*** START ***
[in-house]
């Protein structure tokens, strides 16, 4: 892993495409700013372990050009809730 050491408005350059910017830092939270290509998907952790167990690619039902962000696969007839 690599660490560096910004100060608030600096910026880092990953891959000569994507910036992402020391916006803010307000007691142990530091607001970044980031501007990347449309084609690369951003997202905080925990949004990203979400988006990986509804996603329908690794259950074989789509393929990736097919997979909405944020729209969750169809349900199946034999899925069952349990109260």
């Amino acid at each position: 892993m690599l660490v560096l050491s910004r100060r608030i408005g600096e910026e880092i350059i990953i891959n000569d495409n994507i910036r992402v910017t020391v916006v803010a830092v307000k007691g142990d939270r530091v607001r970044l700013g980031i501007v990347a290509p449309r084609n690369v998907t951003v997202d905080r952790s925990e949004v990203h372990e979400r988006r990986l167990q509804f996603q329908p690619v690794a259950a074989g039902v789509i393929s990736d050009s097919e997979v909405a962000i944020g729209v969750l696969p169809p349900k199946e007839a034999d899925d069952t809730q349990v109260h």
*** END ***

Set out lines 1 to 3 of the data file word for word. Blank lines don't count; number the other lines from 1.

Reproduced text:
[in-house]
């Protein structure tokens, strides 16, 4: 892993495409700013372990050009809730 050491408005350059910017830092939270290509998907952790167990690619039902962000696969007839 690599660490560096910004100060608030600096910026880092990953891959000569994507910036992402020391916006803010307000007691142990530091607001970044980031501007990347449309084609690369951003997202905080925990949004990203979400988006990986509804996603329908690794259950074989789509393929990736097919997979909405944020729209969750169809349900199946034999899925069952349990109260």
């Amino acid at each position: 892993m690599l660490v560096l050491s910004r100060r608030i408005g600096e910026e880092i350059i990953i891959n000569d495409n994507i910036r992402v910017t020391v916006v803010a830092v307000k007691g142990d939270r530091v607001r970044l700013g980031i501007v990347a290509p449309r084609n690369v998907t951003v997202d905080r952790s925990e949004v990203h372990e979400r988006r990986l167990q509804f996603q329908p690619v690794a259950a074989g039902v789509i393929s990736d050009s097919e997979v909405a962000i944020g729209v969750l696969p169809p349900k199946e007839a034999d899925d069952t809730q349990v109260h």